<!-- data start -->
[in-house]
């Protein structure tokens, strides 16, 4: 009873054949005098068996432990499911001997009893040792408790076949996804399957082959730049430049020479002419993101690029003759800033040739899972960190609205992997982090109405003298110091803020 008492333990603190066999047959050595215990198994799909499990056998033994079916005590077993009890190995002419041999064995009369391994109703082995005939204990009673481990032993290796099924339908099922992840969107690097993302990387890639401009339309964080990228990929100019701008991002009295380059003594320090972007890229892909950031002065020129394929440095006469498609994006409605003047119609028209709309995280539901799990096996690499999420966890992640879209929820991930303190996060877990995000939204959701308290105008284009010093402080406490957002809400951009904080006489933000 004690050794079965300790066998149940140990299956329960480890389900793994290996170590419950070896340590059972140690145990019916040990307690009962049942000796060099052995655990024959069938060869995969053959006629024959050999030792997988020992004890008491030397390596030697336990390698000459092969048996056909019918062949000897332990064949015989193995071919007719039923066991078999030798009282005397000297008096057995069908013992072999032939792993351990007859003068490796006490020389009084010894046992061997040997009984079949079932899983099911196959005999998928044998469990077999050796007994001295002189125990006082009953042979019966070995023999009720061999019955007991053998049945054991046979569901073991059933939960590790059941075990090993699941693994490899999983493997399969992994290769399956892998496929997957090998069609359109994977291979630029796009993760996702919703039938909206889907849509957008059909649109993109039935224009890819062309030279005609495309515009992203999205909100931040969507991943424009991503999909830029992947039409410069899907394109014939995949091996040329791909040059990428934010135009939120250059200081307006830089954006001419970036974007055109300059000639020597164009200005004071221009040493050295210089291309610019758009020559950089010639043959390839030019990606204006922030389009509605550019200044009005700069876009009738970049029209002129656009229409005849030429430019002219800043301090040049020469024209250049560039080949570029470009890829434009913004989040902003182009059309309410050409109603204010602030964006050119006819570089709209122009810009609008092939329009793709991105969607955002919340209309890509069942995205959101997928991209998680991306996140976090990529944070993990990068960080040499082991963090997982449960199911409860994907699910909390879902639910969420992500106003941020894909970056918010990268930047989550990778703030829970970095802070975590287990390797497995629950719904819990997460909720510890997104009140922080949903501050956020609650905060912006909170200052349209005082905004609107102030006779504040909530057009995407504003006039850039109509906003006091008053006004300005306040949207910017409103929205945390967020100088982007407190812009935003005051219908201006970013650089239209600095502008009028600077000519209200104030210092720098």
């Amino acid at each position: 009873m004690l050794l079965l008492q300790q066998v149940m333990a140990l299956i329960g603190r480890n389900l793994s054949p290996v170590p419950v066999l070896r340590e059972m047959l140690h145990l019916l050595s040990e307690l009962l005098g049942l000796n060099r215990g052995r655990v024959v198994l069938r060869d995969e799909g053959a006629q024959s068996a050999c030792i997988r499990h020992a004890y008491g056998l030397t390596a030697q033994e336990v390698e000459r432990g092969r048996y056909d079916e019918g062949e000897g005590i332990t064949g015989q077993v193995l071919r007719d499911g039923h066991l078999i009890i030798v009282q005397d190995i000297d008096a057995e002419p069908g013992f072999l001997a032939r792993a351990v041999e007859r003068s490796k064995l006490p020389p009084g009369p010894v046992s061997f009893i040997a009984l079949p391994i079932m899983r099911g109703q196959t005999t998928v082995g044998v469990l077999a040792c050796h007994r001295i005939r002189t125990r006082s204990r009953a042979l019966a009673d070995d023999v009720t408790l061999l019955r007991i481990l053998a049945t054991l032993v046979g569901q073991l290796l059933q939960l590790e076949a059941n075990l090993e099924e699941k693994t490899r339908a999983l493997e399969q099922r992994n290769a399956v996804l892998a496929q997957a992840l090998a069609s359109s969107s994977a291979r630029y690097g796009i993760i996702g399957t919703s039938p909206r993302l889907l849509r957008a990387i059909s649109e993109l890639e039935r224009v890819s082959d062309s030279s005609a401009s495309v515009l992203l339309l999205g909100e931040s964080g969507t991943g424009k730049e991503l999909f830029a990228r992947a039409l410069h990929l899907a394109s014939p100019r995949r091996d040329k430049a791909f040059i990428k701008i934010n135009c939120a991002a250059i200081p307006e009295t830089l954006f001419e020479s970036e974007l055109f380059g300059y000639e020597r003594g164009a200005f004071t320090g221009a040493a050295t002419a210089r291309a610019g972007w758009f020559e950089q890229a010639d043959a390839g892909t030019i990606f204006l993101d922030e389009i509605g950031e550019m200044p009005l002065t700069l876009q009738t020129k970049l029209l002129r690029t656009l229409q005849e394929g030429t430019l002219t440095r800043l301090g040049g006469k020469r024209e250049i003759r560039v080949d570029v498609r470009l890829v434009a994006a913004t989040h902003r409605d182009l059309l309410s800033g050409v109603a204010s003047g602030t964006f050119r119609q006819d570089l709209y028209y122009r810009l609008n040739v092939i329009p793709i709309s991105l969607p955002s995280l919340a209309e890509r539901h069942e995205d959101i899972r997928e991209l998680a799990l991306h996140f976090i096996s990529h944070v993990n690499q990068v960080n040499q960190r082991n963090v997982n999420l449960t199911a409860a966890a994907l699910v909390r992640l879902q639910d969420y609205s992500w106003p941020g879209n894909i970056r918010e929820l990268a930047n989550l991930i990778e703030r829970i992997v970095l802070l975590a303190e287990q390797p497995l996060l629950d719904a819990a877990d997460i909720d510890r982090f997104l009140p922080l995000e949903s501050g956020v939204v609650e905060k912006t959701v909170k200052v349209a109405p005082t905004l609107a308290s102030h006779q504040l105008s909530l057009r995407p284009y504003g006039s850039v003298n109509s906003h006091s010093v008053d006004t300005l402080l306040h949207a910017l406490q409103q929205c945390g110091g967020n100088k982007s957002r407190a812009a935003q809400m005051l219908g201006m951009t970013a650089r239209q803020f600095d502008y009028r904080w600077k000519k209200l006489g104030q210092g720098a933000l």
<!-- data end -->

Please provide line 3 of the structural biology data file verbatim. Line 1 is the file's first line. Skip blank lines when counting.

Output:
């Amino acid at each position: 009873m004690l050794l079965l008492q300790q066998v149940m333990a140990l299956i329960g603190r480890n389900l793994s054949p290996v170590p419950v066999l070896r340590e059972m047959l140690h145990l019916l050595s040990e307690l009962l005098g049942l000796n060099r215990g052995r655990v024959v198994l069938r060869d995969e799909g053959a006629q024959s068996a050999c030792i997988r499990h020992a004890y008491g056998l030397t390596a030697q033994e336990v390698e000459r432990g092969r048996y056909d079916e019918g062949e000897g005590i332990t064949g015989q077993v193995l071919r007719d499911g039923h066991l078999i009890i030798v009282q005397d190995i000297d008096a057995e002419p069908g013992f072999l001997a032939r792993a351990v041999e007859r003068s490796k064995l006490p020389p009084g009369p010894v046992s061997f009893i040997a009984l079949p391994i079932m899983r099911g109703q196959t005999t998928v082995g044998v469990l077999a040792c050796h007994r001295i005939r002189t125990r006082s204990r009953a042979l019966a009673d070995d023999v009720t408790l061999l019955r007991i481990l053998a049945t054991l032993v046979g569901q073991l290796l059933q939960l590790e076949a059941n075990l090993e099924e699941k693994t490899r339908a999983l493997e399969q099922r992994n290769a399956v996804l892998a496929q997957a992840l090998a069609s359109s969107s994977a291979r630029y690097g796009i993760i996702g399957t919703s039938p909206r993302l889907l849509r957008a990387i059909s649109e993109l890639e039935r224009v890819s082959d062309s030279s005609a401009s495309v515009l992203l339309l999205g909100e931040s964080g969507t991943g424009k730049e991503l999909f830029a990228r992947a039409l410069h990929l899907a394109s014939p100019r995949r091996d040329k430049a791909f040059i990428k701008i934010n135009c939120a991002a250059i200081p307006e009295t830089l954006f001419e020479s970036e974007l055109f380059g300059y000639e020597r003594g164009a200005f004071t320090g221009a040493a050295t002419a210089r291309a610019g972007w758009f020559e950089q890229a010639d043959a390839g892909t030019i990606f204006l993101d922030e389009i509605g950031e550019m200044p009005l002065t700069l876009q009738t020129k970049l029209l002129r690029t656009l229409q005849e394929g030429t430019l002219t440095r800043l301090g040049g006469k020469r024209e250049i003759r560039v080949d570029v498609r470009l890829v434009a994006a913004t989040h902003r409605d182009l059309l309410s800033g050409v109603a204010s003047g602030t964006f050119r119609q006819d570089l709209y028209y122009r810009l609008n040739v092939i329009p793709i709309s991105l969607p955002s995280l919340a209309e890509r539901h069942e995205d959101i899972r997928e991209l998680a799990l991306h996140f976090i096996s990529h944070v993990n690499q990068v960080n040499q960190r082991n963090v997982n999420l449960t199911a409860a966890a994907l699910v909390r992640l879902q639910d969420y609205s992500w106003p941020g879209n894909i970056r918010e929820l990268a930047n989550l991930i990778e703030r829970i992997v970095l802070l975590a303190e287990q390797p497995l996060l629950d719904a819990a877990d997460i909720d510890r982090f997104l009140p922080l995000e949903s501050g956020v939204v609650e905060k912006t959701v909170k200052v349209a109405p005082t905004l609107a308290s102030h006779q504040l105008s909530l057009r995407p284009y504003g006039s850039v003298n109509s906003h006091s010093v008053d006004t300005l402080l306040h949207a910017l406490q409103q929205c945390g110091g967020n100088k982007s957002r407190a812009a935003q809400m005051l219908g201006m951009t970013a650089r239209q803020f600095d502008y009028r904080w600077k000519k209200l006489g104030q210092g720098a933000l």